But what now? We’re back on the dock. The film from this point hones in on the elderly female dock loiterer. She wears a skirt, socks, and sandals in what seems to be cold weather. She is constantly rubbing her hands together. She has a frayed look and behaves like a mechanical object that has outlived itself but really can’t do anything about it except keep going. We begin to realize that, while we thought at the beginning that Wai-Chan was the main focus, this woman is going to carry us through to the end of the film, and we learn more about her than anyone else.
The subject in the air during the entire documentary is death. These people are near to it. What do they think about? Do they think about it? Wai-Chan says out on his boat, “You get older without knowing it.” The fishmonger is reluctant to tell her age. But the old woman on the dock is the most heartbreaking. With a blind son taken from her by an institution she claims just wants to receive government funding, this woman actually does have a home – but she refuses to stay there because she doesn’t want to feel alone. When her son was taken away, she attempted suicide by walking into the water, but policemen and a nephew who lives in Ushimado kept her from doing so. “I still think about killing myself,” she says, not making eye contact. “No use of living. I’m only alive because I’m alive.” Her son, she says, was the reason she was alive. “It might be nice to end everything.”
Was that the punch Soda was waiting for, or was it just a coincidence?
All of the sudden, on the back of these sobering revelations, pleasant goodbyes are said. The woman laughs, “Let’s meet [next time] if I’m still alive.” It’s a strange feeling, knowing that Soda and his wife, who was there with him, will be returning to New York, where they live, and in a sense, also “abandoning” this town and these people now that he has accomplished his goal. It makes you wonder, what is the goal of this documentary? Is it like the days of the extermination of Native Americans in the U.S. in the 1800’s, when photographers and writers recorded the lives of the indigenous people as if they were already dead? Is it a call to action for the plight of the elderly? Is it an appeal, Mark Wahlberg style, for the dying fishing industry? Or is it simply watching? No goal other than showing us a slice of the life and/or death of a town and its people – probably the last. Yet, based upon the prefecture’s description attracting tourists to enjoy Ushimado’s beautiful sunsets and spend “a night on the town” – we wonder whether or not Inland Sea is truly a full slice of life in Ushimado. Or if it’s just that its elderly residents are truly forgotten and truly invisible – if not for Soda’s camera.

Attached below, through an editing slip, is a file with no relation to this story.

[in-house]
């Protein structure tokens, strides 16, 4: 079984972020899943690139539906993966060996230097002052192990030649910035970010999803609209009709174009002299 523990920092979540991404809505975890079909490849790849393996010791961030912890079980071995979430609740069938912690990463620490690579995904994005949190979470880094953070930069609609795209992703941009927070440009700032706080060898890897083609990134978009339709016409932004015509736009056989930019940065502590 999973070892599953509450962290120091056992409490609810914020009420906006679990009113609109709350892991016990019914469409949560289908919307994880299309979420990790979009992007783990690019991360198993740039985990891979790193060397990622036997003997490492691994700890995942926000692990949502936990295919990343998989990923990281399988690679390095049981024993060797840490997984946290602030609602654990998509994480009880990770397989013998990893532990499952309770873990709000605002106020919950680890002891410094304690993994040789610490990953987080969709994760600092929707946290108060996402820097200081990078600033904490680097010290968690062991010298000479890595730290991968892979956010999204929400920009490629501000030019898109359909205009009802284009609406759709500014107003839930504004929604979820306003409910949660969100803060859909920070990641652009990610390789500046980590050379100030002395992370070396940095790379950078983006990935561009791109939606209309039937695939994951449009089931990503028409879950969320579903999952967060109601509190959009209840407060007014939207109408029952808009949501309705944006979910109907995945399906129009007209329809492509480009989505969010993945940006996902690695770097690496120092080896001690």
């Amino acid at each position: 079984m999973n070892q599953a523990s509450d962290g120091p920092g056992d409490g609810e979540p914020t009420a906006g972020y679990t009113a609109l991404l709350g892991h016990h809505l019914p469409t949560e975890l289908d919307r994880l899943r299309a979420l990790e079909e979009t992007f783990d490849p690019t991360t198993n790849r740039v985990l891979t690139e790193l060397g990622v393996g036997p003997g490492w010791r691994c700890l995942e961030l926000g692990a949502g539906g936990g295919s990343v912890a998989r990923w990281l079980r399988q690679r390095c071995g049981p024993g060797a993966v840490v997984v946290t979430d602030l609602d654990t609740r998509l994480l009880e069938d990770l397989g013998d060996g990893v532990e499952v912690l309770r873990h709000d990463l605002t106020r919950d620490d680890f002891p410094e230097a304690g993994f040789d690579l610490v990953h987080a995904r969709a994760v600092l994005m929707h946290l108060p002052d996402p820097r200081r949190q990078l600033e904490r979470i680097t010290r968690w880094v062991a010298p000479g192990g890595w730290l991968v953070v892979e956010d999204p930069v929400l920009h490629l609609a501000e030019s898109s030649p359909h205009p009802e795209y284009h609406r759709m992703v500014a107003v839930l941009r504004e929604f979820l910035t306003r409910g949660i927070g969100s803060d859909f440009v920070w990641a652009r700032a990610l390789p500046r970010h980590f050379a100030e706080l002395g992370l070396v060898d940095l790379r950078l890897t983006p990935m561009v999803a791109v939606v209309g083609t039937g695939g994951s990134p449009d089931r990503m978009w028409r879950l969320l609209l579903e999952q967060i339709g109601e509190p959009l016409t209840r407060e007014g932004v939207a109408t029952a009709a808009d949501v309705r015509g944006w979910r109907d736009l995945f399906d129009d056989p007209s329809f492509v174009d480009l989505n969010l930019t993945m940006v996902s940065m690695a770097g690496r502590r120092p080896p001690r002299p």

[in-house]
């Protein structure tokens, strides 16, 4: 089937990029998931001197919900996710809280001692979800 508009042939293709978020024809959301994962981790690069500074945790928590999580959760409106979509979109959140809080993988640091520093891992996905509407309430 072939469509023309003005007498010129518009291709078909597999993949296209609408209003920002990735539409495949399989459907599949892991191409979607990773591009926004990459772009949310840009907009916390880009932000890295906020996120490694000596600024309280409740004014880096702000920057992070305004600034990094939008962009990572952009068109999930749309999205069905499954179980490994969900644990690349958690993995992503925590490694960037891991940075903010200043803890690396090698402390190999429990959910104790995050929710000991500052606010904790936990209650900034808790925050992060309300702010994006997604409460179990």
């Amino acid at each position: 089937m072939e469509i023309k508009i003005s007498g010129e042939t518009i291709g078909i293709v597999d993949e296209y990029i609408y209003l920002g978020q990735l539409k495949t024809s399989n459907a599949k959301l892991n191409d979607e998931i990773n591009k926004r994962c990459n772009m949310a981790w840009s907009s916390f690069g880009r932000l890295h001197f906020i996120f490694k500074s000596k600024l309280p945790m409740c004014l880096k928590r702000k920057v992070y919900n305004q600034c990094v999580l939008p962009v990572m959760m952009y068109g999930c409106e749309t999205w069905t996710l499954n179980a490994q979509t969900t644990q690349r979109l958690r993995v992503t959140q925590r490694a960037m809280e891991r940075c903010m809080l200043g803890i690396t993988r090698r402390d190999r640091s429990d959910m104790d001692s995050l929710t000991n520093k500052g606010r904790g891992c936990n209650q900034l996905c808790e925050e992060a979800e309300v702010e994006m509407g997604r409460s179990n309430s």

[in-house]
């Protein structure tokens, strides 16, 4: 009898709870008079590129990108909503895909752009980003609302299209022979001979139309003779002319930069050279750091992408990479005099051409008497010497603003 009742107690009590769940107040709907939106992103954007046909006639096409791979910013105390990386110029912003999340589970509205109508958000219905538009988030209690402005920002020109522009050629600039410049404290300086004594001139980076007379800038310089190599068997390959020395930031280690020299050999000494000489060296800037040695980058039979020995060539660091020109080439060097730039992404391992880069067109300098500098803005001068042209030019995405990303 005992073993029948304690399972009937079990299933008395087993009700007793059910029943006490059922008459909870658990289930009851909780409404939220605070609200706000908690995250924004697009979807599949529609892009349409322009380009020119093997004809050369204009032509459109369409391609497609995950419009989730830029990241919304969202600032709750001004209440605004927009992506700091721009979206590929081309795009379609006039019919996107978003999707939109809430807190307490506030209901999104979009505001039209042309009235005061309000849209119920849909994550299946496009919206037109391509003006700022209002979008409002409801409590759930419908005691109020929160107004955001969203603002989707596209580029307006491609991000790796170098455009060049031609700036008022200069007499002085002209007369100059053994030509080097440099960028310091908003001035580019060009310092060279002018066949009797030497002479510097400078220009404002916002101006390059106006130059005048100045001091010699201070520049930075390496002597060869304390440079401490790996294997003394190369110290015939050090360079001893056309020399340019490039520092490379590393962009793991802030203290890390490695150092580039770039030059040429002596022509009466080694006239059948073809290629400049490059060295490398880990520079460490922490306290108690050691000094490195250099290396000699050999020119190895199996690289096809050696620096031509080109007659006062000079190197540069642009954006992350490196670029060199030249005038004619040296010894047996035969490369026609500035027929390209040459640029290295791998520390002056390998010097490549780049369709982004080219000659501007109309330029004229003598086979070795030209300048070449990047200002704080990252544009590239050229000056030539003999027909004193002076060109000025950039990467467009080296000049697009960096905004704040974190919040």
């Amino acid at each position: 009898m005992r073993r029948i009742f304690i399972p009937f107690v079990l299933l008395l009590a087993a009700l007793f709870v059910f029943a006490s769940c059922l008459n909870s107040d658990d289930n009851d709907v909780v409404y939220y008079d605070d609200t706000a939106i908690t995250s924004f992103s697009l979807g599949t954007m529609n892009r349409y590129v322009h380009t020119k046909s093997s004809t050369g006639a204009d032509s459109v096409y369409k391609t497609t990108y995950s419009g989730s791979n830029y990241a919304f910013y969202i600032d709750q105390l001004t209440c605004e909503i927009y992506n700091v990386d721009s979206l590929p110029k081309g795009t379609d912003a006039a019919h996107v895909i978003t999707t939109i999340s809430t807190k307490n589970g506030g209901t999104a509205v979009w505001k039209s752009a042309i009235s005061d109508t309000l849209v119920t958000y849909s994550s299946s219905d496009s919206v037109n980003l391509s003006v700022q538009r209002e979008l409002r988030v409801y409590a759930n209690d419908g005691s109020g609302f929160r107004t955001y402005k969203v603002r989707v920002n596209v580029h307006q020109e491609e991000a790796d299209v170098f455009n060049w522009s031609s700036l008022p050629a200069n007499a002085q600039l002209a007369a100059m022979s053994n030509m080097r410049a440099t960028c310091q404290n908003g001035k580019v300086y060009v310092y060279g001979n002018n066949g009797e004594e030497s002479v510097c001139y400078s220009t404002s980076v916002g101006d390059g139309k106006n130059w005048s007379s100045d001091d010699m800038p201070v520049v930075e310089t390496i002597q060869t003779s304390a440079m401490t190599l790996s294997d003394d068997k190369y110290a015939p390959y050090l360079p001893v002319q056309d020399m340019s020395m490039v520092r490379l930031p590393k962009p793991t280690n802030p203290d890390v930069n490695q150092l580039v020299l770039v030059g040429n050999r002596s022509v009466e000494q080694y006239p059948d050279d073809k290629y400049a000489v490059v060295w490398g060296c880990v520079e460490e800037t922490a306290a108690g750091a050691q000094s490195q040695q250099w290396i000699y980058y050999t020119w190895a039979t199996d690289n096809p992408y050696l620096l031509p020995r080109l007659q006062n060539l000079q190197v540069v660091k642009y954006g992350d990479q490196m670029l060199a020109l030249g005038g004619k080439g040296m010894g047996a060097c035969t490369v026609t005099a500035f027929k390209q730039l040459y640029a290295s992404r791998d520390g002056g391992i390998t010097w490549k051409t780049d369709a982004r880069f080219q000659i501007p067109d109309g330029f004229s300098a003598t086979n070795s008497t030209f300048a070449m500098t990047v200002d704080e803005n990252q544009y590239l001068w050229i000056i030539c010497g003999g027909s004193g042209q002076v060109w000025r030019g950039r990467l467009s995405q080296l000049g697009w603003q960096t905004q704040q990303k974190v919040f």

Review written by: Kai Curry.
ROCK SALT RELEASING has released INLAND SEA onto various digital platforms today, Nov. 25th (InDemand, Amazon, Hoopla, FlixFling, Vimeo on Demand, Vudu, FANDANGO).
Watch the trailer for INLAND SEA here: https://www.youtube.com/watch?v=YZ3Zi62zt_0.
For more information, please visit: https://www.kazuhirosoda.com/inlandsea and http://rocksaltreleasing.com/inland.html
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INLAND SEA (2018, 122 min.) Directed and written by Kazuhiro Soda. Producers: Kiyoko Kashiwagi, Kazuhiro Soda. Editor: Kazuhiro Soda. Cinematographer: Kazuhiro Soda. Japan/USA, Japanese/Silent. Laboratory X, Rock Salt Releasing, TriCoast Worldwide.
PRODUCTION COMPANY: Laboratory X – Kiyoko Kashiwagi, Kazuhiro Soda.
ROCK SALT RELEASING: Daisy Hamilton and Dean Fernando.
About TriCoast Worldwide: